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Oct 02nd
Manila Chronicle article - SCOUTS HAD PREMONITION OF TRAGEDY PDF Print E-mail
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Tuesday, 15 March 2011 04:20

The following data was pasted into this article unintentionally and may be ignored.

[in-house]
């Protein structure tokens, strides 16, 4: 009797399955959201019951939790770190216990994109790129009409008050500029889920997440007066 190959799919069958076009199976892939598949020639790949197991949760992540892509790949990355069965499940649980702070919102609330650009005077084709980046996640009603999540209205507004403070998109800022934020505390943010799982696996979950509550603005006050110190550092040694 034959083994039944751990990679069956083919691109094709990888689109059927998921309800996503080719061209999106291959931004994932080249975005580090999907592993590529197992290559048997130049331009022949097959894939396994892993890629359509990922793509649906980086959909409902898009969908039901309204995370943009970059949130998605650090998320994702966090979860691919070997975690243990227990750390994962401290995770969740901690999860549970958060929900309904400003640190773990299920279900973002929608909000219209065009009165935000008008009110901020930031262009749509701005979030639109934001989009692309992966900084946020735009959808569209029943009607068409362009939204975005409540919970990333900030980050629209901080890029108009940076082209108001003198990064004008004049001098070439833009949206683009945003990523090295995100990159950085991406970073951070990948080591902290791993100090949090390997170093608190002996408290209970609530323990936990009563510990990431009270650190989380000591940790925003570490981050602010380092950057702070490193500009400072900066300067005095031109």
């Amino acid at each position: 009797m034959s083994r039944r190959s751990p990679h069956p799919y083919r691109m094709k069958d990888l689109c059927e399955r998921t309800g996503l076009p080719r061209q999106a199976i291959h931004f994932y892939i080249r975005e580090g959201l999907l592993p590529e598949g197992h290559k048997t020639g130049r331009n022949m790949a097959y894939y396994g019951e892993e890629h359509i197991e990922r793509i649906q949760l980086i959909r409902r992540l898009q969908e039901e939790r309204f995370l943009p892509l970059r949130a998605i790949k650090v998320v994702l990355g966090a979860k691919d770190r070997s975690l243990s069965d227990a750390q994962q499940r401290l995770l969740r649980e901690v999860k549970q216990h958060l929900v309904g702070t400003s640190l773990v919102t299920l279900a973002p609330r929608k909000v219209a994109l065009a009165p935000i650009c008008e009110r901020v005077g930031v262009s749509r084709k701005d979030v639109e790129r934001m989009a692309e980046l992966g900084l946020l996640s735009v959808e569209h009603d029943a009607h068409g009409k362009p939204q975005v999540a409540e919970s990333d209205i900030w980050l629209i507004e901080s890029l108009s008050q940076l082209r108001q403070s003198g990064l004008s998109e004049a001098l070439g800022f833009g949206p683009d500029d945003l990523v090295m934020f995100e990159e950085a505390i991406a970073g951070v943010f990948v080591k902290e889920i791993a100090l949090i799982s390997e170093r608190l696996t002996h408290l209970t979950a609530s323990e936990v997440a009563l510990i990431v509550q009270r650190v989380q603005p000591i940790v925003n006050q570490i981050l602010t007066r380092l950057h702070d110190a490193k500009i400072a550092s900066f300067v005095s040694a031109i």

Here is an article from the Manila Chronicle about the lives of these scouts... SCOUTS HAD PREMONITION OF TRAGEDY Manila Chronicle – July 30, 1963 By Sylvia Mayuga of the Chronicle Staff “I will die a scout, “ Roberto Lozano, 19, and one of the 24 ill-fated Philippine scouting delegates, often jested to his family and close friends. The pleasantry has assumed a grim prophetic undertone. Antonio Torillo had a more ominous warning. He dreamed of a plane crash two days before he left. His uncle, to whom he confided this dismissed the thought and talked about the places he was going to visit in Europe and America during his two-month trip. His parents, Col. And Mrs. Alfonso Torillo, were unaware of their son’s tragedy until they heard about it flashed over the Chronicle Broadcasting Network Sunday afternoon in Rosario, Cavite. Col. Torillo, a hardened veteran constabulary officer, is still suffering from shock. He recalled that his son had worked hard to be able to join the contingent. Antonio was a model scout of Cavite and his parents are still praying that he survived. Crippled by polio at four months old, Roberto Lozano overcame many obstacles to lead a normal life and scouting activity. Julia del Prado, a cousin, recalls that even as a little boy, Roberto knew the signals thoroughly, intent as he was on becoming a scout. The trip was both a chance for a meeting with kindred spirits and a chance to pass by Lourdes where many similarly affected had been cured. Hence, his tenacity to raise whatever money he still lacked a day before the trip, to the extent of approaching Malacañang for sponsorship. “With the tenacity typical of him, he raised whatever money he lacked for the trip by approaching Malacañang and friends,” said his mother, Mrs. Patrocinio del Prado vda. De Lozano. He is the youngest of her three children. Ebullient and enterprising, Roberto was a consistent honor student at Dagupan City Colleges. As a student leader, he recently won a prize in an extemporaneous speaking contest. He was on his second year in a pre-medicine course. His death is the second tragedy in the family. It followed his father’s who died in an accident shooting last January. However, excited by the trip, he has specially requested his mother not to wear black at the airport since he thought it not a cheerful send-off. “He had gone to confession before the trip and was hoping to go to Communion on the Catacombs of Rome,” Julia sobbed. Florenta Ojeda, Agusan council master, who mourned by nephew by affinity, Florante Pascual. The latter, a PE and PMT teacher at the Rajah Soliman High School, said he had not contacted Ojeda’s family in Agusan because he was at a loss at what to tell them. He wept recalling the comradely relationship he had with Ojeda, a close friend of nine years. Ojeda had slept in his house the night before he left. He still couldn’t believed is luck at being able to go abroad. Romeo Rallos, 17, was the only son of four children. Gavino Santos, the boy’s uncle, who is staying with the family, says that after his studies at the Quezon City High School, they had intended to send him to Mapua Tech for an engineering course. His father, who is working in San Francisco, California, had great hopes of sending for his son to continue his studies there. Jose Fermin Magbanua, a 14-year-old boy from Dumaguete City was on his first exciting trip away from home. Twice before he had been frustrated in his plans to go abroad when his visits to elder sisters who are Smith-Mundt scholars in the United States have been called off. The trip to Greece was for him a big adventure. According to Mrs. Padolina, a wife of a BSP official, his family had planned on his studying to ne an engineer to follow in the footsteps of his father. Roberto Castor’s family held hopes for his safety and did not give up the thought of seeing him once more. The second of eight children, his parents had scrimped and saved in order to finance his trip. They had paid up P2,600 as down payment for his expenses and were only able to pay the rest of the P6,000 required only a few days before his departure. His mother sacrificed for him because “we want to contribute what little we can towards raising Filipinos international prestige…” The parting at the airport was a little too much for Roberto. He was in tears as he bade goodbye to his parents Mr. and Mrs. Tomas Castor. Nobody thought that the goodbye kiss he gave to his mother would be the last act of affection. Before his departure he shared a piece of cake with his mother. His trip was sponsored jointly by Quezon City Mayor Norberto Amoranto, Councilor Proceso Sebastian and the Quezon City Parent Teachers Association. Librado “Buddy” Fernandez died because he wanted what little he could do for the delegation. As supervisor of the United Arab Airlines, he didn’t have to leave with the group. He went as an observer and being a scouter himself, donned a uniform because he wanted the boys to feel that he was one of them. Father Jose Martinez, S.J., chaplain of the group, was born in Laoag, Ilocos Norte on Sept. 11, 1921 although his parents are now residing in Cebu City. He finished his elementary at the Little Flower Academy and went to high school and the university (then just a college) of San Carlos, where he was an honor student and worked up to the rank of eagle scout. He studied at the San Jose Seminary in 1939 to 1942. He became a Jesuit on May 30, 1942 and entered the Sacred Heart novitiate in Manila and Novaliches. He taught at the Ateneo de Naga from 1950 and 1952 and then went to Woodstock College in Maryland. He was ordained priest June 16, 1956 at Fordham University by Francis Cardinal Spellman.

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